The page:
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Knot in the Tracks

Knot in the Tracks

by Piumini

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Editorial Reviews

Publishers Weekly - Publisher's Weekly
Petrushka, a diligent worker on the Trans-Siberian Railroad, leads a satisfactory, if solitary, existence dedicated to the maintenance of his beloved tracks, so that the weekly train can safely pass. When the blue, belly-scratching demon Rashka--perhaps the unkempt old uncle of Disney's genie--makes it his mission to mangle the rails, Petrushka is doomed to carry out the ogre's every demand. Fedorov, a Russian illustrator making his American debut, conjures up ethereal, desolate landscapes and peppers them with folksy accents: ducks glide into the twilight, lizards slither over the tracks, crows rest on the carcass of a mountain goat. Piumini ( The Saint and the Circus ) similarly builds atmosphere with evocative details; for example, Rashka first demands ``a good hot tea of orange and mint leaves'' (which ``only grow beyond the mountains in the south'') and then wants ``a hundred red pebbles from the mountains in the north.'' The translation occasionally lacks grace, but the mood established by Fedorov and Piumini is solid--a careful mix of the eerie and the exotic secured in a classic folktale format. Ages 5-up. (Mar.)
School Library Journal - School Library Journal
Gr 1-4-Petrushka is a man who lives all alone in a desolate part of Siberia. His job is to make certain the tracks for the Trans-Siberian railroad remain in good shape for the train that passes by once a week. His placid life is suddenly turned inside-out by an odd-looking demon who ties the tracks into a knot. Rashka will only untie them if Petrushka makes him tea from far-away orange and mint leaves. Not long after the man accomplishes this difficult task, Rashka sets him another. Ultimately, the demon's greed leads to his demise-he is hit by the eastbound train and ``smashed into a thousand pieces.'' The story borders on the bizarre, and Holmes's choppy translation and Fedorov's dark illustrations do little to make it more accessible. The full-page paintings appear to be done in a combination of watercolor and thin acrylic washes. The artist's style is semi-naive, especially in the doll-like depiction of the characters. The paintings are full of a variety of textures created by paint, paper, and repeated patterns. As a result, the work is visually interesting, but the relationship between text and illustrations never jells.-Denise Anton Wright, Illinois State University, Normal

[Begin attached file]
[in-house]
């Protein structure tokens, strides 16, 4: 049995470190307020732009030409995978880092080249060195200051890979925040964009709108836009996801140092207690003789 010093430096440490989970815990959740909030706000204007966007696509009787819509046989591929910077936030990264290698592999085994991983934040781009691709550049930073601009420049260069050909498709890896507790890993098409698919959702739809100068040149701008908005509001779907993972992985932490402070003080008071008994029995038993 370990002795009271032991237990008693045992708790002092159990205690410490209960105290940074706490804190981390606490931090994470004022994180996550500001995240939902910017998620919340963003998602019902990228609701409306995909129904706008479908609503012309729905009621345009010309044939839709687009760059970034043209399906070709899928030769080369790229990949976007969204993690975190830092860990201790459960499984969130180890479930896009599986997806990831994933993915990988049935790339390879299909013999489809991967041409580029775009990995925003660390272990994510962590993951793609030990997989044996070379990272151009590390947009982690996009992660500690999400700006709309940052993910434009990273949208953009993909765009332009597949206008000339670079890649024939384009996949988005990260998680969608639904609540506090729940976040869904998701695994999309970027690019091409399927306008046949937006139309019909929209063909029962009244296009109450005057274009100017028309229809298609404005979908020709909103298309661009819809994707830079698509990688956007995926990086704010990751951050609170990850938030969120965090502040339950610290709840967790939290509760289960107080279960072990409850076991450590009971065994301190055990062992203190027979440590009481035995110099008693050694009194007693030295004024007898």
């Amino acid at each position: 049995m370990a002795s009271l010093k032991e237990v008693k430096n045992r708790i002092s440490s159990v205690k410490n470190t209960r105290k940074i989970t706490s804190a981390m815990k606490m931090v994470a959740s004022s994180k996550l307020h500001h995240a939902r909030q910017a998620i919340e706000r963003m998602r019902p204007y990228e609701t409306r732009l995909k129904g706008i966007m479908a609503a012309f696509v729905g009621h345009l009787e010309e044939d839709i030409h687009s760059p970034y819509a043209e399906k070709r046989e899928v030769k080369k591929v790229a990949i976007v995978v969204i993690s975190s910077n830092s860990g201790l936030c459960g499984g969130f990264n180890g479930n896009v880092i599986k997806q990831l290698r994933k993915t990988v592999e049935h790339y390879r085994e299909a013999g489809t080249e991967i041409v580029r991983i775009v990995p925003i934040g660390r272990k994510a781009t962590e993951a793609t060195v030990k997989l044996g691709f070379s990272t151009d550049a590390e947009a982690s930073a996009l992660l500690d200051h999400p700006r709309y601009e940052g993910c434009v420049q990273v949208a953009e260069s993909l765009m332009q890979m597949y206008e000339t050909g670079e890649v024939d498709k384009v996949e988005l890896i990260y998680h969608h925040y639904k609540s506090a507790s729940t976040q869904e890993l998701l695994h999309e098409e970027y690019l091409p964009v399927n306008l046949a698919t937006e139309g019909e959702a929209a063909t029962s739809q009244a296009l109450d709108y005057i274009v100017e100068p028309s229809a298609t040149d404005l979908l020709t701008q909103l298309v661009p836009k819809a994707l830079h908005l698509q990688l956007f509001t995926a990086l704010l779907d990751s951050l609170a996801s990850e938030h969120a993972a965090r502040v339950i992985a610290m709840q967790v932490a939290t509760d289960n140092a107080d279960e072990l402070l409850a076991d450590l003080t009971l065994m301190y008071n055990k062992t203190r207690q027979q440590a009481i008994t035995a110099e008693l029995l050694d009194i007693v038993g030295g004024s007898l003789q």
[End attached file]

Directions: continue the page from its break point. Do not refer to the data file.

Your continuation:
Carolyn Phelan
Translated from the Italian, this book tells the story of Petrushka, a railway workman plagued by a demon named Rashka. The wicked and capricious Rashka insists that Petrushka perform all sorts of outlandish deeds before the demon will untie the rails that he has knotted up. Petrushka performs ably, allowing Rashka to be undone by his own greed and wickedness. As in a folktale, the text is crisp and direct, virtue is rewarded, and evil is punished, though here a train becomes the engine of fate. Moscow artist Fedorov's paintings range from pastoral scenes of delicacy and mysterious beauty to charming domestic interiors to comical character studies of the demon. An entertaining, original story with a satisfying conclusion.

Product Details

HarperCollins Publishers
Publication date:
Age Range:
5 - 8 Years

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